Uncle Hugo’s is the oldest surviving science fiction bookstore in the United States. We opened for business on March 2, 1974. To encourage you to help us celebrate Uncle Hugo’s 39th Anniversary, we’re having a sale. Come into either Uncle Hugo’s or Uncle Edgar’s and get 10% off everything except gift certificates. A discount card will save you even more–you’ll get both the 10% savings from the sale and the 10% savings from the discount card. (Sale prices apply to in-store sales, but not to mail orders.)
The 39h Anniversary sale lasts Friday, March 1 through Sunday, March 10. This gives you two weekends to take advantage of the sale.
The finalists for the Philip K. Dick Award (for best sf published as a paperback original in the U.S.) are Blueprints of the Afterlife by Ryan Boudinot ($14.00), Harmony by Keith Brooks ($8.99), Helix War by Eric Brown ($8.99), The Not Yet by Moira Crone, Fountain of Age by Nancy Kress ($16.00), Lovestar by Andri Snaer Magnuson ($16.95), and Lost Everything by Brian Francis Slattery ($14.99).
The Mystery Writers of America have announced the nominees for the 2013 Edgar Allan Poe Awards. The winners will be announced May 2.
The nominees for Best Novel are The Lost Ones by Ace Atkins ($25.95 hc or $16.00 tr pb), The Gods of Gotham by Lyndsay Faye ($25.95, $16.00 tr pb due early March), Gone Girl by Gillian Flynn ($25.00), Potboiler by Jesse Kellerman ($25.95, $9.99 paperback due early March), Sunset by Al Lamanda, Live by Night by Dennis Lehane ($27.99, $16.99 tr pb due in May), and All I Did Was Shoot My Man by Walter Mosley ($26.95 signed hc or $15.00 tr pb).
The nominees for Best First Novel by an American Author are The Map of Lost Memories by Kim Fay ($26.00), Don’t Ever Get Old by Daniel Friedman ($24.99, $14.99 tr pb early May), Mr. Churchill’s Secretary by Susan Elia MacNeal ($15.00), The Expats by Chris Pavone ($15.00), The 500 by Matthew Quirk ($15.99), and Black Fridays by Michael Sears ($25.95).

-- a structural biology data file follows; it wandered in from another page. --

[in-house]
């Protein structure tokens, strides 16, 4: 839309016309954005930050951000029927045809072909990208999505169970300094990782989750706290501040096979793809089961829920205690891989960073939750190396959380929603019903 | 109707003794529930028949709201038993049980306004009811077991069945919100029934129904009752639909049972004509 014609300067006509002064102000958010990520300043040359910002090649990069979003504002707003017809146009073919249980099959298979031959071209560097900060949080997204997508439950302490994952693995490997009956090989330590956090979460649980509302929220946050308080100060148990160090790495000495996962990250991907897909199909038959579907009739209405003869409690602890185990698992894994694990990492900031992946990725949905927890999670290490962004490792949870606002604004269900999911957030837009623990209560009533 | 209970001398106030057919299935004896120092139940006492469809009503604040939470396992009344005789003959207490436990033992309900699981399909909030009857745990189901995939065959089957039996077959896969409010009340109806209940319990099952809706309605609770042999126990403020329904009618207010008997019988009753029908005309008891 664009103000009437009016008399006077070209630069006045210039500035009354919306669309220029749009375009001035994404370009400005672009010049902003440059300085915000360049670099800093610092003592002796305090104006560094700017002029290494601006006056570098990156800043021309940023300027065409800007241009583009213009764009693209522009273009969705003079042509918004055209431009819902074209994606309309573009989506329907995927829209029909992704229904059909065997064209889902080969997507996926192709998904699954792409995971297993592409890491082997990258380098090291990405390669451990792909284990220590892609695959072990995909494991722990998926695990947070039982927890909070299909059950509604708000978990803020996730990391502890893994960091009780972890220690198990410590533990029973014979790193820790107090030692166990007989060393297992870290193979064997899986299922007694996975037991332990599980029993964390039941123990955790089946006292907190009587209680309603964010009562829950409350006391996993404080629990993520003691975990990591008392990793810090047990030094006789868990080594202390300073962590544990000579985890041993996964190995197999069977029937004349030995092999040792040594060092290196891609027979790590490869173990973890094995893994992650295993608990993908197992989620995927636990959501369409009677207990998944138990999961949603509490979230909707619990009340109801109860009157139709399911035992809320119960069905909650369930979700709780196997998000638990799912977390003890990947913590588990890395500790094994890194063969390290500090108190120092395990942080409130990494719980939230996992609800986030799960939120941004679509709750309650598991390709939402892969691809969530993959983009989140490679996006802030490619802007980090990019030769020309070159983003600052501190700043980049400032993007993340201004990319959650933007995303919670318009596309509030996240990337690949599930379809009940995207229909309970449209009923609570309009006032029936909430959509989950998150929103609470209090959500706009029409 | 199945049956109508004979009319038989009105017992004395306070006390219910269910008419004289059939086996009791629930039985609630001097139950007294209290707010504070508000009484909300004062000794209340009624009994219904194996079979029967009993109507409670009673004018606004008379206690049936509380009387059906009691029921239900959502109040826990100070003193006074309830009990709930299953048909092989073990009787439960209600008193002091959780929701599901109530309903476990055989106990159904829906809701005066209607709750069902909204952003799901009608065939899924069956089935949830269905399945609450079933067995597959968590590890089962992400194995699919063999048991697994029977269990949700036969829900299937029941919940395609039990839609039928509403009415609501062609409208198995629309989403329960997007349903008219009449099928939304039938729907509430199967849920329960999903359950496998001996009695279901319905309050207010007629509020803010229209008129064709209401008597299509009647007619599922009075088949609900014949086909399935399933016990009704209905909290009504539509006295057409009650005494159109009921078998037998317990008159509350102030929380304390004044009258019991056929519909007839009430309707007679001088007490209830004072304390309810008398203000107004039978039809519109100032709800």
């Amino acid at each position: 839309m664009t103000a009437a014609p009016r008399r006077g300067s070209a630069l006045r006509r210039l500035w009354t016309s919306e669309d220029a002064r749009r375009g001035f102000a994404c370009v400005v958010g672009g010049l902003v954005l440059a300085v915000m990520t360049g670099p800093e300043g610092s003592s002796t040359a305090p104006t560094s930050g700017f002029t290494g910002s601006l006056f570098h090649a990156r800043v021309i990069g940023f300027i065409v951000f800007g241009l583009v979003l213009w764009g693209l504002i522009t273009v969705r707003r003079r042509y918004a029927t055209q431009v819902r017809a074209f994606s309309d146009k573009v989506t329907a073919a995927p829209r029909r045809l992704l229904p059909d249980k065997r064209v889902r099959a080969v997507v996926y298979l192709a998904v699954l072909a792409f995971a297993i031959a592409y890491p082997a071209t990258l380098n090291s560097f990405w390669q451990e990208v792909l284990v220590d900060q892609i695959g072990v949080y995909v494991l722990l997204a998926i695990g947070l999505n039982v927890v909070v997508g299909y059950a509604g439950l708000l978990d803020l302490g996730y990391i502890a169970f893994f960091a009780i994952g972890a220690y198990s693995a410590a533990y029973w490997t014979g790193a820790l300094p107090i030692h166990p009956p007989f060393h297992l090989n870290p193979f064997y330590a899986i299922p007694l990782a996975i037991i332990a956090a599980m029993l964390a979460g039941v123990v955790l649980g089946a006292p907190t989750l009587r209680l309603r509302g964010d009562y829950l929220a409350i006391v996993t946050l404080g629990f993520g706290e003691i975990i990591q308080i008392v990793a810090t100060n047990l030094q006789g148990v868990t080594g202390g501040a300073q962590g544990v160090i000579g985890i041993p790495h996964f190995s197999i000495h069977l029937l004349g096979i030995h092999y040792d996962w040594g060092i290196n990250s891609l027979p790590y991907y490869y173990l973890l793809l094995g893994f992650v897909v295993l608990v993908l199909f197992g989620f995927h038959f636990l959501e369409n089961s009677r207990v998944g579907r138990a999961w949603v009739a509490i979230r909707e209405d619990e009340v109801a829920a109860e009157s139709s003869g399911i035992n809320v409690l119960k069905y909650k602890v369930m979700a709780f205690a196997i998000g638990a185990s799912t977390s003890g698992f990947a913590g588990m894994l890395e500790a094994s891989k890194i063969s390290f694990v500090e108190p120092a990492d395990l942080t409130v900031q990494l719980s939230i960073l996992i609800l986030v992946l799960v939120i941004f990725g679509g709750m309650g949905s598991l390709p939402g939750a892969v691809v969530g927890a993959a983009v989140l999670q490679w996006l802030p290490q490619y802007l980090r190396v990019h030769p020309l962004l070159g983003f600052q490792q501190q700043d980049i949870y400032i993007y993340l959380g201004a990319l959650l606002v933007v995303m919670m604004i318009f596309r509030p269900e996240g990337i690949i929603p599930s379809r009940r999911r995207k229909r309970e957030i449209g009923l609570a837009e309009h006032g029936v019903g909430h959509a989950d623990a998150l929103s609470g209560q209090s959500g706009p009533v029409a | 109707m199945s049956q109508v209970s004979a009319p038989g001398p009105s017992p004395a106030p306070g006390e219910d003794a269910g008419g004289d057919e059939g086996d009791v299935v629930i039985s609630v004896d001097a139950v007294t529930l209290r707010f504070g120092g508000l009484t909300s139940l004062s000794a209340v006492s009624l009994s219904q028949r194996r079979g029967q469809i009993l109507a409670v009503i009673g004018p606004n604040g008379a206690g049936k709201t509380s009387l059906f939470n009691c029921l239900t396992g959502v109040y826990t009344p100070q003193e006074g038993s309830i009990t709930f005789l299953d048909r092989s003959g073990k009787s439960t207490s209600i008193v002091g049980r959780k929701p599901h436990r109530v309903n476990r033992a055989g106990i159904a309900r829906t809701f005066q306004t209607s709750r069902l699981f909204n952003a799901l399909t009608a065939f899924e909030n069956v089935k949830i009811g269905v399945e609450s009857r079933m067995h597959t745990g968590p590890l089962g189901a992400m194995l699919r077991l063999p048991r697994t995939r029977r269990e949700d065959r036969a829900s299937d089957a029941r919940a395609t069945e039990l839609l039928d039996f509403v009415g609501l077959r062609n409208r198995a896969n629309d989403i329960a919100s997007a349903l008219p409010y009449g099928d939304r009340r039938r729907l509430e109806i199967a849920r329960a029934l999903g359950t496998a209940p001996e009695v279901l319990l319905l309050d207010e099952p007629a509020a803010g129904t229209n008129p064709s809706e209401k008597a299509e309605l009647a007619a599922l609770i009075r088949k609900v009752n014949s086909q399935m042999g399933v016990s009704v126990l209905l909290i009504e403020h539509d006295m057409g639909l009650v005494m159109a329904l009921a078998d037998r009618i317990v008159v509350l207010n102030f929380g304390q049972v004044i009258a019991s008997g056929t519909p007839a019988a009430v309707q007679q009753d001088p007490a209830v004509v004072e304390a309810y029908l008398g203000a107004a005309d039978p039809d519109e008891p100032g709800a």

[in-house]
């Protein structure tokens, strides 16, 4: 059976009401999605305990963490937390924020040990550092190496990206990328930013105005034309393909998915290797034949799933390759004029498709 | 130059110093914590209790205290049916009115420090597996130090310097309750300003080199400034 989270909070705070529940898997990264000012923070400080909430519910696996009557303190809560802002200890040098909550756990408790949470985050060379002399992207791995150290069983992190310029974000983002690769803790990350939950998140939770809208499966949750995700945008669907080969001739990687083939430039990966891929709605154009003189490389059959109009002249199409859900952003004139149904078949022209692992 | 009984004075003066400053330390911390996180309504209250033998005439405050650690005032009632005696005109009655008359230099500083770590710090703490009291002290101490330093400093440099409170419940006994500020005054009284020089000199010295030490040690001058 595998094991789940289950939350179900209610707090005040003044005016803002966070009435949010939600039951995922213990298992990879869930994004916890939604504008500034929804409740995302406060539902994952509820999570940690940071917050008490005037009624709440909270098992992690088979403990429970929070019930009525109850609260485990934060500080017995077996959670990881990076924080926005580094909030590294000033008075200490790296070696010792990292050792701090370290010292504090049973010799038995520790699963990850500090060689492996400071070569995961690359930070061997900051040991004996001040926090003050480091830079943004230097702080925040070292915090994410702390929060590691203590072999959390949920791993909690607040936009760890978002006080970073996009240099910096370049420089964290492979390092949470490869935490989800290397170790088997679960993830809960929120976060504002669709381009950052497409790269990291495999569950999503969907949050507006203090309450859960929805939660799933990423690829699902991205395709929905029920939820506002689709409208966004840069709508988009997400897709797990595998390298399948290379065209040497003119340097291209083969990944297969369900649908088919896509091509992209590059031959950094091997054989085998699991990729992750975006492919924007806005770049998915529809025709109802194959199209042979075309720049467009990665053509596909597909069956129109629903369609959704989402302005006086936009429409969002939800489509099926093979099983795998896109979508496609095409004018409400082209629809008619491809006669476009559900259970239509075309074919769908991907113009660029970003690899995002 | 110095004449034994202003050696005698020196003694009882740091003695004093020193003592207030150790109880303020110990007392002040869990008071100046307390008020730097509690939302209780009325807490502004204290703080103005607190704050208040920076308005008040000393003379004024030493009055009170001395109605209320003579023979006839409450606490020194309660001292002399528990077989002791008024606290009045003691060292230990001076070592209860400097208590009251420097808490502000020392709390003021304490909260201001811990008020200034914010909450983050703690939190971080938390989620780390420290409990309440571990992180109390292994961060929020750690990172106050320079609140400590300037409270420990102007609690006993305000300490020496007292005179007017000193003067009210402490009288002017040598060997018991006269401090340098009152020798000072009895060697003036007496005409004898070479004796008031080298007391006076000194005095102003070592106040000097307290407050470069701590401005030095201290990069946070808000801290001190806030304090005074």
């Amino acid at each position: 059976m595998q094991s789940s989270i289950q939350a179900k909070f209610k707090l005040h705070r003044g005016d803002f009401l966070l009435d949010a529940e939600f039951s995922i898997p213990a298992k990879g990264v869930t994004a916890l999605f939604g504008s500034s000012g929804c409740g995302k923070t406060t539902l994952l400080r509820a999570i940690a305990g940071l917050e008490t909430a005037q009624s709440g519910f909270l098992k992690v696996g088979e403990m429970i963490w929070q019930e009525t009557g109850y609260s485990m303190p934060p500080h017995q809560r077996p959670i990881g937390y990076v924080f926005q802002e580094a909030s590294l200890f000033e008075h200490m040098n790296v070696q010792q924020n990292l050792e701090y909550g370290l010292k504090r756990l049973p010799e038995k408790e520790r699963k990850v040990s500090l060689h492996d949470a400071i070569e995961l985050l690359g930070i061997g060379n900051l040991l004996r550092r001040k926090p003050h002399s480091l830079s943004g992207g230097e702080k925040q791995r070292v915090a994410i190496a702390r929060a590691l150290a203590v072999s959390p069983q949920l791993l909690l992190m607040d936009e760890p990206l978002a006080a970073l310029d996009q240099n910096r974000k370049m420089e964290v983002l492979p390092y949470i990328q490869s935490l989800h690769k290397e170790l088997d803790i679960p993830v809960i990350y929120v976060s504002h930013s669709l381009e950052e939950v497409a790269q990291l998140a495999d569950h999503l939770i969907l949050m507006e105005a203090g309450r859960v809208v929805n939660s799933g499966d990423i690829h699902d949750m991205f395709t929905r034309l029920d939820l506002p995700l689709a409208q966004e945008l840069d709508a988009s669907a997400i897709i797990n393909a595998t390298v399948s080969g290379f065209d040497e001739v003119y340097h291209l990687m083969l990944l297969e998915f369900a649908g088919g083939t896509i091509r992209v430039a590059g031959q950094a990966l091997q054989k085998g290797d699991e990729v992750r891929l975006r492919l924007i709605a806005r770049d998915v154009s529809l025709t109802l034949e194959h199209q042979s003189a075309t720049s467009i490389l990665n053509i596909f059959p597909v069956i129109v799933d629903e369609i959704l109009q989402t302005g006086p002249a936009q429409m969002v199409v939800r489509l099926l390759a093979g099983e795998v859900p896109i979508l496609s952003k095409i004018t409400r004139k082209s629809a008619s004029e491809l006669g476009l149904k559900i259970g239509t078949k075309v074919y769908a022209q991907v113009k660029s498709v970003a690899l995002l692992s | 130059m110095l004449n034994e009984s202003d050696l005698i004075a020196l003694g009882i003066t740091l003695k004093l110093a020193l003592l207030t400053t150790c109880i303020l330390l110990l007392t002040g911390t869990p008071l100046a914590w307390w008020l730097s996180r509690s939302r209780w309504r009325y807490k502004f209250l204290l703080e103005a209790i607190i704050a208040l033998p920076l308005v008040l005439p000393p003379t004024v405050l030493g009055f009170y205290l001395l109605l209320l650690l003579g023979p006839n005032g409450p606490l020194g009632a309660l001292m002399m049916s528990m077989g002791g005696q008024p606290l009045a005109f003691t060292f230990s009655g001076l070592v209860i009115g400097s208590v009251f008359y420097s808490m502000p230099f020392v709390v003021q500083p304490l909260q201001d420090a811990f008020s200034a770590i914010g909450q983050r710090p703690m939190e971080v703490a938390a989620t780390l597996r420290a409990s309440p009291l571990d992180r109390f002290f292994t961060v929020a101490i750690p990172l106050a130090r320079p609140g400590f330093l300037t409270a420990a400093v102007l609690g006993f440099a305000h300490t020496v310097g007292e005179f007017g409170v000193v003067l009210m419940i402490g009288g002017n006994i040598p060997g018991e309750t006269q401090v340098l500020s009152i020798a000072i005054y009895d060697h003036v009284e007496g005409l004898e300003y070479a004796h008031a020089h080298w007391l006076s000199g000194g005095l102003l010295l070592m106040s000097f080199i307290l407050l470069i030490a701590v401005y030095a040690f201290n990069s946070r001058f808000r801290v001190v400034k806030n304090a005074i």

The nominees for Best Paperback Original are Complication by Isaac Adamson ($15.95), Whiplash River by Lou Berney ($14.99), Bloodland by Alan Glynn ($16.00), Blessed are the Dead by Malla Nunn ($14.00), The Last Policeman by Ben H. Winters ($14.95).
The nominees for the Simon & Schuster–Mary Higgins Clark Award (presented at the same ceremony as the Edgars, for the novel in the style of Mary Higgins Clark) are Dead Scared by S.J. Bolton ($15.99), A City of Broken Glass by Rebecca Cantrell ($25.99), The Reckoning by Jane Casey ($24.99), The Other Woman by Hank Phillippi Ryan ($24.99), Sleepwalker by Wendy Corsi Staub ($7.99).
Many mystery awards are presented at the Left Coast Crime Convention. The nominees for the Lefty Award, for the most humorous mystery, are Cruising in Your Eighties is Murder by Mike Befeler, Swift Run by Laura DiSilverio ($25.99), December Dread by Jess Lourey ($14.99), Trail of the Spellmans by Lisa Lutz ($25.00), The Girl Next Door by Brad Parks ($15.99), and Fit to Be Dead by Nancy Glass West.
The nominees for the Bruce Alexander Memorial Historical Mystery Award (novels that occur before 1960) are The Twelve Clues of Christmas by Rhys Bowen ($24.95), A City of Broken Glass by Rebecca Cantrell ($25.99), Live by Night by Dennis Lehane ($27.99), Dandy Gilver and an Unsuitable Day for a Murder by Catriona McPherson ($24.99), and Elegy for Eddie by Jacqueline Winspear ($25.99 signed hc or $15.99 trade pb).
The nominees for the Rocky (mysteries set in the west) are Buffalo Bill’s Dead Now by Margaret Coel ($25.95), Hush Money by Chuck Greaves ($24.99), Wicked Eddies by Beth Groundwater ($14.95), Sonora Crossing by Darrell James ($14.95), and As the Crow Flies by Craig Johnson ($25.95).